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Safeguarding your computer from harmful bugs, hackers

Jan. 21, 2004

By Kevin Chandler, reporter

Another year, another way hackers are able to steal your money. During the holiday season, an outbreak of 'Phishing' appeared on the Internet, robbing hundreds of people of credit card numbers and life savings.

The payoff is so big and the cost of the scam is so small that Phishing will no doubt become more common as the year progresses.

Phishing uses spam e-mail to fish for victims. According to Anti-Phishing.org, these clever thieves dress up an e-mail to resemble that of an official company, requesting an urgent reply to a potential problem with the victims' bank account, credit card, online account or purchase.

The hook e-mail gives a URL where the victim is required to enter a credit card number or other personal information which can then be used for identity theft.

It seems that anyone could identify a phony Web site by the Internet address, but the more clever Phishers can exploit an Internet Explorer bug that replaces the phony Web site URL with that of the genuine company. The end result is a perfectly believable trap that catches 5 percent of people who receive the counterfeit e-mails, according to Anti-Phishing.org. They suggest users be wary of e-mails from the following companies: Visa, Bank One, Citibank, First USA, Earthlink, eBay, SwiftPay.com, Lloyds TSB, NatWest, PayPal, Amazon.com, Yahoo and Best Buy.

Some of the bogus sites report there are problems with accounts, and others offer fabulous prizes to lure in the victim.

With just a few hours of time and a cheap Web address, Phishers can receive an incredible return on their investment. If they send out 5,000 e-mails at a time, even a 5 percent response rate can make any programming wiz wealthy overnight.

With Phishers, spammers and five major virus outbreaks last year, four in the month of August alone, it is more important than ever to be protected from those out to exploit the unprepared.

Here are some common sense ways to protect yourself from fraud and Internet infections.

• Turn off the Internet. It sounds simple, but every hour the computer sits idle is an entire hour for identity thieves and viruses to do their work.

• Never click a link on an e-mail If you get an official-looking e-mail, don't click the link provided in the e-mail. Type in the address of the Web site in the address box and log in from there. If there are any problems contact the Web site administration for help.

• Never put personal information in an e-mail. Besides the scammers who can use credit information to paint the town red, there is the slim chance of your e-mail being intercepted by any number of hackers.

If you have to give out your credit card number only do so on a secure Web site. Look at the the bottom left hand corner of the Internet browser window, and if there is an emblem of a lock then you are secure. Never give out personal information without first verifying that the site is secure.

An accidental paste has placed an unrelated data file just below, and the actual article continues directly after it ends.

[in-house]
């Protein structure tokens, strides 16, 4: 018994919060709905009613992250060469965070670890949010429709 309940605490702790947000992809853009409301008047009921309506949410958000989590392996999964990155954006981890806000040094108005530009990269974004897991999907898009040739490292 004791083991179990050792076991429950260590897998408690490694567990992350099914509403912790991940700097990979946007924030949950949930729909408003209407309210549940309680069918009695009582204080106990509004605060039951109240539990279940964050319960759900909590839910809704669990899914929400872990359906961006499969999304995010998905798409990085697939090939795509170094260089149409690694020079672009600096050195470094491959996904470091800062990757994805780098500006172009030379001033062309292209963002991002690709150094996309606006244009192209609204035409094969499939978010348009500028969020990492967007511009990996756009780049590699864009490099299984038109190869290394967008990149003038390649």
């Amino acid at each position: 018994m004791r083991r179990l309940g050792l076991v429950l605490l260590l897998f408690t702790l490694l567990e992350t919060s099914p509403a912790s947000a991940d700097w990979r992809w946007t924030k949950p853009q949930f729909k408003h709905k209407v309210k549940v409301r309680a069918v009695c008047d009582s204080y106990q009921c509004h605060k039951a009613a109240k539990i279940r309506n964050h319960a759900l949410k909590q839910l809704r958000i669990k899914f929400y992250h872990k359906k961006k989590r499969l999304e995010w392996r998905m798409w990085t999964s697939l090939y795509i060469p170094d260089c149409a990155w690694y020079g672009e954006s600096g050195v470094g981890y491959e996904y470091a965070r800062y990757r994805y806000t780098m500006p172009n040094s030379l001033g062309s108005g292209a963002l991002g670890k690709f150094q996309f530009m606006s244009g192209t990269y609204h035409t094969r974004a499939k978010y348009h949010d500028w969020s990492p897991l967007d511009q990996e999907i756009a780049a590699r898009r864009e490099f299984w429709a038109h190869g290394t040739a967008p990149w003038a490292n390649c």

• Download operating system updates. Every couple of months, Microsoft releases a new patch for windows or Internet explorer to fix a hole some code-wielding overzealous hacker has managed to find. The patches are free, they're small and they will give you basic protection.

• Use anti-virus software. This is another common precaution, but it's surprising how many people still don't have any protection despite all of the reports. McAfee and Norton virus protection products will get rid of just about everything, but be sure to update them every so often. A year-old version is worthless without downloading new patches.

• Use a firewall. This is a must, especially for those with cable modem connections that remain online constantly.

'If you're always on, your computer is a stationary target,' Al Decker, executive director of security and Privacy for electronic data systems corp, said in the Miami Herald. 'Hackers can hone in on something that's not changing. With a firewall, it's making yourself invisible to that outside world.'

Anti-virus software is great for eliminating viruses; however, the key word here is eliminate, not protect. Norton and McAfee can cure anything, but they first must have an antidote. A new virus could destroy the computer before your virus software can come up with a vaccine. A program like Norton Firewall will keep the computer worm and virus free.

• Create a spam bin. Every time you enter your e-mail address to register for a contest or a log-in Web site, the computer is left wide open for a barrage of annoying spam. Set up a free account on Yahoo or Hotmail and have all the spam sent there.

With a spam bin you won't spend hours and hours scrolling through weight loss and vulgar ads to find the letters you actually want to read.

If you're wondering if the computer can defend itself against the onslaught of cyber-criminals, visit privacytest.org for a rundown of what the computer is broadcasting to the world or what it is powerless against.

Follow these rules and you'll be perfectly safe, at least until someone creates the next big thing that will have everyone quaking behind their keyboards. Such is life on the information superhighway.